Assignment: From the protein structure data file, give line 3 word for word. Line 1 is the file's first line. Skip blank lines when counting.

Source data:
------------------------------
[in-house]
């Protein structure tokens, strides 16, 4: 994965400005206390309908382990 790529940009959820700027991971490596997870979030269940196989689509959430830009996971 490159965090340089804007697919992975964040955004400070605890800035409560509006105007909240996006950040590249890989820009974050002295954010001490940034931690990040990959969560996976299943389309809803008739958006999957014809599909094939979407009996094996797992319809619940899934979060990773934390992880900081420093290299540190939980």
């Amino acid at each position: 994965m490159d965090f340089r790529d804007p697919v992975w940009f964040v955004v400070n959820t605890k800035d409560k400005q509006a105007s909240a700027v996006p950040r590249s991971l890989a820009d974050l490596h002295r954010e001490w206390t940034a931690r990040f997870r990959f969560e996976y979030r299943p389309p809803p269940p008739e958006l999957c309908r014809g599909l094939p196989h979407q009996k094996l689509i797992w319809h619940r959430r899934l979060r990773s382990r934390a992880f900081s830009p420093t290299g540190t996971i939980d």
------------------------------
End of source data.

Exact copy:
């Amino acid at each position: 994965m490159d965090f340089r790529d804007p697919v992975w940009f964040v955004v400070n959820t605890k800035d409560k400005q509006a105007s909240a700027v996006p950040r590249s991971l890989a820009d974050l490596h002295r954010e001490w206390t940034a931690r990040f997870r990959f969560e996976y979030r299943p389309p809803p269940p008739e958006l999957c309908r014809g599909l094939p196989h979407q009996k094996l689509i797992w319809h619940r959430r899934l979060r990773s382990r934390a992880f900081s830009p420093t290299g540190t996971i939980d």